Caffeine is the most widely used drug in the United States, explains Brigham Young University Idaho 1. Found in coffees, teas, energy drinks and chocolate, caffeine consumption is also very popular among student, both as a recreational supplement or as a study aid. This consumption can have a number of effects, both positive and negative, on students.
One positive effect of caffeine on students is a temporary increase in alertness, allowing students to retain focus while they study. Caffeine works in your brian by blocking the function of a chemical called adenosine. Bristol University explains that adenosine in the brain acts as a depressant and induces drowsiness when it binds to receptors on brain cells 1. This binding induces drowsiness and fatigue, leading to a decrease in mental clarity. Since caffeine prevents the binding of adenosine to its receptor, caffeine intake increases a feeling of mental alertness. As a result, caffeine ingestion can provide a temporary boost to your study skills as a student.
- One positive effect of caffeine on students is a temporary increase in alertness, allowing students to retain focus while they study.
- Since caffeine prevents the binding of adenosine to its receptor, caffeine intake increases a feeling of mental alertness.
Irregular Sleeping Hours
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A negative effect of caffeine on students is that it promotes irregular sleeping patterns. If you have a class, work or study schedule that differs from day to day, you may already have a variable sleep schedule. Using caffeine as a study aid, especially in the afternoon or evening, can lead to harmful effects on your sleep cycle, reports the University of Colorado 1. Caffeine taken before bed can inhibit your ability to fall asleep, as well as diminish the quality of the sleep you do manage to get. To avoid this negative effect of caffeine, refrain from using caffeine during evening study sessions, and do not ingest caffeine within four to six hours of going to bed.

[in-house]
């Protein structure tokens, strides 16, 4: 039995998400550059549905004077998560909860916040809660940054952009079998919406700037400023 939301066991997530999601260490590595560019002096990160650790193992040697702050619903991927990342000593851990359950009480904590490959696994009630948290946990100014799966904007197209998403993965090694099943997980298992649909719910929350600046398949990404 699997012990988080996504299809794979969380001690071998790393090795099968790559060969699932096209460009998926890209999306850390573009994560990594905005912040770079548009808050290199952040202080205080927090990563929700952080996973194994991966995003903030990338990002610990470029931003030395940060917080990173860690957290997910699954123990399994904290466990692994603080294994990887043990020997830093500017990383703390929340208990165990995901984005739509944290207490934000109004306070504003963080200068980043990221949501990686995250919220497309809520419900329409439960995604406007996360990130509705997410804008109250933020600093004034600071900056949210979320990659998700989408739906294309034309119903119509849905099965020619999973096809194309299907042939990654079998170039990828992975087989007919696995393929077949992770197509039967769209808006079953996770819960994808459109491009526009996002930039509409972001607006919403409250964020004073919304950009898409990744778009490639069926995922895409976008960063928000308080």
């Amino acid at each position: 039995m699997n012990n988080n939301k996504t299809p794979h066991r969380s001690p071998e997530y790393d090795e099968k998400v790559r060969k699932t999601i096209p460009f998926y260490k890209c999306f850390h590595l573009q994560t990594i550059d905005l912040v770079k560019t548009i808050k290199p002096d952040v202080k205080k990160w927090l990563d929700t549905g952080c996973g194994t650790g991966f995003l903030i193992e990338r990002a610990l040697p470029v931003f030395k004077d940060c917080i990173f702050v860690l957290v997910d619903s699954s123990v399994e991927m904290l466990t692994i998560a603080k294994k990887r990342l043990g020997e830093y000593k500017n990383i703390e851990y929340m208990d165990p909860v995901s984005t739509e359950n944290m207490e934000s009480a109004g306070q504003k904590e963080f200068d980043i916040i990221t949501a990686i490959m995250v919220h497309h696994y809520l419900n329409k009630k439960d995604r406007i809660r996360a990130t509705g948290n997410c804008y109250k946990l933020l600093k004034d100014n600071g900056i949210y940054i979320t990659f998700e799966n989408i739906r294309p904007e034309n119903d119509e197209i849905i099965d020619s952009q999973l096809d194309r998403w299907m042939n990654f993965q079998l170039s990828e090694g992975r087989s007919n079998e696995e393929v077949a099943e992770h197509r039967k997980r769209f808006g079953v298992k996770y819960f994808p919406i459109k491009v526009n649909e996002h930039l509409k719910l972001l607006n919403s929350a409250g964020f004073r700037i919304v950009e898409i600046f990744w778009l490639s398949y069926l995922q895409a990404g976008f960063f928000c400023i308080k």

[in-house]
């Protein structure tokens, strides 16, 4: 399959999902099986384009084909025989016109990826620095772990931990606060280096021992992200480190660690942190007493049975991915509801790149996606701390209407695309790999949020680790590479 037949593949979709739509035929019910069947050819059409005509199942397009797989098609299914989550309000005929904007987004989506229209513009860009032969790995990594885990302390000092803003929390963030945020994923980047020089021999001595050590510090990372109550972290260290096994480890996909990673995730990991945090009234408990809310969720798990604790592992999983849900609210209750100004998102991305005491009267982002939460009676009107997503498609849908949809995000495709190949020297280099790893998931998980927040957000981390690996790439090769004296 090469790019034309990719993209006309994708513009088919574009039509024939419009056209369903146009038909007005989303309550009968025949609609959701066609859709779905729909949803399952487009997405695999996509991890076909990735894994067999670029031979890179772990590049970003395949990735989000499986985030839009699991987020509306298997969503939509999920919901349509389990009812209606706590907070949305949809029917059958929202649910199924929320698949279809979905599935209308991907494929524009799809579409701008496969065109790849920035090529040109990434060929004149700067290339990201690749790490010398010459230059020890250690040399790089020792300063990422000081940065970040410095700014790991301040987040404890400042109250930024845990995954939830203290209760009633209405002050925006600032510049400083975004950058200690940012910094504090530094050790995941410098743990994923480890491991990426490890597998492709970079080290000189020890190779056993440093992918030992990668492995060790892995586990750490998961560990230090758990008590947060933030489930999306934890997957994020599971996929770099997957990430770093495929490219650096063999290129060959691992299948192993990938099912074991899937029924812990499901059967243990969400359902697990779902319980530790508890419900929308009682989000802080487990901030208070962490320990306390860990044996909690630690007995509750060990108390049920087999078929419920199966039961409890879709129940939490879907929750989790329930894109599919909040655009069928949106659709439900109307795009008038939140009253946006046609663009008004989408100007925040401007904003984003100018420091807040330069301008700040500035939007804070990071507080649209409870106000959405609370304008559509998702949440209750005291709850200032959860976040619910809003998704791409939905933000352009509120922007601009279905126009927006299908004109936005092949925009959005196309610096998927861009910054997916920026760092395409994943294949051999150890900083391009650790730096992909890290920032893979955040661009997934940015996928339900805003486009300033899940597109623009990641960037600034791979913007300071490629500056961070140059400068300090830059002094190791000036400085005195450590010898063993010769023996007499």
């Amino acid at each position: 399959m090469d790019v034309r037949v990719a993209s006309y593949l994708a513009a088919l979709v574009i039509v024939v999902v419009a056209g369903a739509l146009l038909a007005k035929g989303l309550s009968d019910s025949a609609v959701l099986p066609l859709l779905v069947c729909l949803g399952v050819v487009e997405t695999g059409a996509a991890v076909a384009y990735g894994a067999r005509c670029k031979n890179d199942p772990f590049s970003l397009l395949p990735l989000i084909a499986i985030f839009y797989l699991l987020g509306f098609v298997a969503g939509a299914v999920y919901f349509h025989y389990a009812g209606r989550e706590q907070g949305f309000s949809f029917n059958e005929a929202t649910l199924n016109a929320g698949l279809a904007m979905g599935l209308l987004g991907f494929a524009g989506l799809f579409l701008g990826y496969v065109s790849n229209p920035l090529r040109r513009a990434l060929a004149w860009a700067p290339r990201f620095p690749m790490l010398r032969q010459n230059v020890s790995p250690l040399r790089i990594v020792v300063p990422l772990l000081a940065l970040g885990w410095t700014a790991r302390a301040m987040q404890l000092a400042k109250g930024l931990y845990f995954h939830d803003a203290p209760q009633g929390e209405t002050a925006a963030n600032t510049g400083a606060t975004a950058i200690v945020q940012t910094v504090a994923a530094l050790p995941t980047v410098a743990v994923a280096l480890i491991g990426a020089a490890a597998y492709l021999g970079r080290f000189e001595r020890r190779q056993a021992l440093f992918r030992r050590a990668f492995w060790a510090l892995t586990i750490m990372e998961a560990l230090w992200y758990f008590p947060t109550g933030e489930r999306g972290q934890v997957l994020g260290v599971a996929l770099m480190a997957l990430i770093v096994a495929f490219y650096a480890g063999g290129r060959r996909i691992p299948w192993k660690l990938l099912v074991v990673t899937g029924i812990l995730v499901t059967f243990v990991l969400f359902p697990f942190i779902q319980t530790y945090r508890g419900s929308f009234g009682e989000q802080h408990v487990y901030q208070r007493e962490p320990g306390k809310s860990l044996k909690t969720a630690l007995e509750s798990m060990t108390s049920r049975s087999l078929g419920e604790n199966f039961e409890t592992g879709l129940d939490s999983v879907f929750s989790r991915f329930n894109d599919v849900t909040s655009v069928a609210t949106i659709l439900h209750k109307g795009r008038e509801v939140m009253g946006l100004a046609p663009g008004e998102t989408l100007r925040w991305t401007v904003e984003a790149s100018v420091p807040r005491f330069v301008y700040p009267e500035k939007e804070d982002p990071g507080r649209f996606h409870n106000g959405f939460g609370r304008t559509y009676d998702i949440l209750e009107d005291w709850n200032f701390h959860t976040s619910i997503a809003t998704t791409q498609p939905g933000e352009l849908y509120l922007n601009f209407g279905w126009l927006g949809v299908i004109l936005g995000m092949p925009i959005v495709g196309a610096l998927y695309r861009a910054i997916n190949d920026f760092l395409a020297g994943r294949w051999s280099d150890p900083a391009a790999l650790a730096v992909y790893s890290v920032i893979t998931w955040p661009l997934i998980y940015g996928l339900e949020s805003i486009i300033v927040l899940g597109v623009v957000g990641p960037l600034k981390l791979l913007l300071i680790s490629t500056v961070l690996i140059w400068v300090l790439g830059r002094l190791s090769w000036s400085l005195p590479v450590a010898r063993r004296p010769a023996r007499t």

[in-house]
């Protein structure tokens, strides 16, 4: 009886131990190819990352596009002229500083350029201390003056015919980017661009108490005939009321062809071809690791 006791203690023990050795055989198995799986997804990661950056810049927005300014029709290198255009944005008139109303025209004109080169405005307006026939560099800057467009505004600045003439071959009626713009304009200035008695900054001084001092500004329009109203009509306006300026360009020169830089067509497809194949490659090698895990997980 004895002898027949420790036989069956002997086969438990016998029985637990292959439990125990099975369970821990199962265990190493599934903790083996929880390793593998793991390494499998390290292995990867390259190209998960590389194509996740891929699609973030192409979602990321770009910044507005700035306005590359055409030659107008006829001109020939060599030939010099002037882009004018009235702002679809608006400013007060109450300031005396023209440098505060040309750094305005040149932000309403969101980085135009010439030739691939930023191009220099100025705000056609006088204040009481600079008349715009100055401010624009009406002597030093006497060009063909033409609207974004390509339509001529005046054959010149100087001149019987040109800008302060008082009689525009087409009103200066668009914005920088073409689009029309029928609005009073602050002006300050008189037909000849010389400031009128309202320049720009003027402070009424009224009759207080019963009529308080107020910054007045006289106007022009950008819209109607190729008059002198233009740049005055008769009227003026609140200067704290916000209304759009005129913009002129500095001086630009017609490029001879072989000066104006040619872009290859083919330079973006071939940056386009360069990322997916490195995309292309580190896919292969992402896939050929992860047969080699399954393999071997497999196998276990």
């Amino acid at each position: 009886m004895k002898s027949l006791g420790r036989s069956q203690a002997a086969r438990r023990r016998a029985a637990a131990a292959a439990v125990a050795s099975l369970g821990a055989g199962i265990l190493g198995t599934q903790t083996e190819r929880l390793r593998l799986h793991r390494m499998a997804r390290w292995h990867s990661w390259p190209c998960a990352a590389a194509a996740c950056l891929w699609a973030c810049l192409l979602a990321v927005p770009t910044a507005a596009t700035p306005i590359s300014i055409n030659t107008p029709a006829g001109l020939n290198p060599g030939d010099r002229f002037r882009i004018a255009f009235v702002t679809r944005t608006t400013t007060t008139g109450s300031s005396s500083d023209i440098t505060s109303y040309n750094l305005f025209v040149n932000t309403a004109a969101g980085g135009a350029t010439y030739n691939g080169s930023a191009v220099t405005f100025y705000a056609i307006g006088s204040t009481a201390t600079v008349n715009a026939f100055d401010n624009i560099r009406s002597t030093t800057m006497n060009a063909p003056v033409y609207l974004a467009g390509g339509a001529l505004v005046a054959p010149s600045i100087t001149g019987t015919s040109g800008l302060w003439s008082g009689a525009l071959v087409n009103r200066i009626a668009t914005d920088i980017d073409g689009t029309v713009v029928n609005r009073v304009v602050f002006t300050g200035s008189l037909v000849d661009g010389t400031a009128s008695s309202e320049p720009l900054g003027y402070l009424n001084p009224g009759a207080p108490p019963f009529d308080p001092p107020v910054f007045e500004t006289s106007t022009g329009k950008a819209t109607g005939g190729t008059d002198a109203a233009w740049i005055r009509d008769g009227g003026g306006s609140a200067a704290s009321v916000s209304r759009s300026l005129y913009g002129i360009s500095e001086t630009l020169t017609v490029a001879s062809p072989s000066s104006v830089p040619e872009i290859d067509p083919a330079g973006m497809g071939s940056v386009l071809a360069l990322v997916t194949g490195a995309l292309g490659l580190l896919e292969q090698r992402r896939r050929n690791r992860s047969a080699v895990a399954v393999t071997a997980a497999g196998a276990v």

- A negative effect of caffeine on students is that it promotes irregular sleeping patterns.
- Using caffeine as a study aid, especially in the afternoon or evening, can lead to harmful effects on your sleep cycle, reports the University of Colorado 1.
Student may develop a caffeine addiction. If you regularly use caffeine as an alertness aid while doing homework or attending class, your body may develop a dependence on the drug. Brigham Young University Idaho explains that caffeine dependence can lead to withdrawal symptoms, including headaches, irritability, depression and an inability to think clearly, if you do not consume caffeine 1. You can help prevent caffeine dependence by limiting your intake to one cup of coffee a day, or by switching to decaffeinated coffee and beverages.
- Student may develop a caffeine addiction.
- You can help prevent caffeine dependence by limiting your intake to one cup of coffee a day, or by switching to decaffeinated coffee and beverages.
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- Bristol University: Caffeine
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- American Psychiatric Association. Diagnostic and Statistical Manual of Mental Disorders. 5th edition. Washington DC; 2013.
- Turnbull D, Rodricks JV, Mariano GF, Chowdhury F. Caffeine and cardiovascular health. Regul Toxicol Pharmacol. 2017;89:165-185. doi:10.1016/j.yrtph.2017.07.025
- Centers for Disease Control and Prevention. Alcohol and Caffeine. Updated October 23, 2018.
- Alsunni AA. Energy Drink Consumption: Beneficial and Adverse Health Effects. Int J Health Sci (Qassim). 2015;9(4):468-474.
- Lyngsø J, Ramlau-Hansen CH, Bay B, Ingerslev HJ, Hulman A, Kesmodel US. Association between coffee or caffeine consumption and fecundity and fertility: a systematic review and dose-response meta-analysis. Clin Epidemiol. 2017;9:699-719. doi:10.2147/CLEP.S146496
- U.S. Food and Drug Administration. Pure and Highly Concentrated Caffeine. Updated September 21, 2018.
- National Institute on Drug Abuse. Drugs, Brains, and Behavior: The Science of Addiction. Updated July 2018.
Sylvie Tremblay holds a Master of Science in molecular and cellular biology and has years of experience as a cancer researcher and neuroscientist.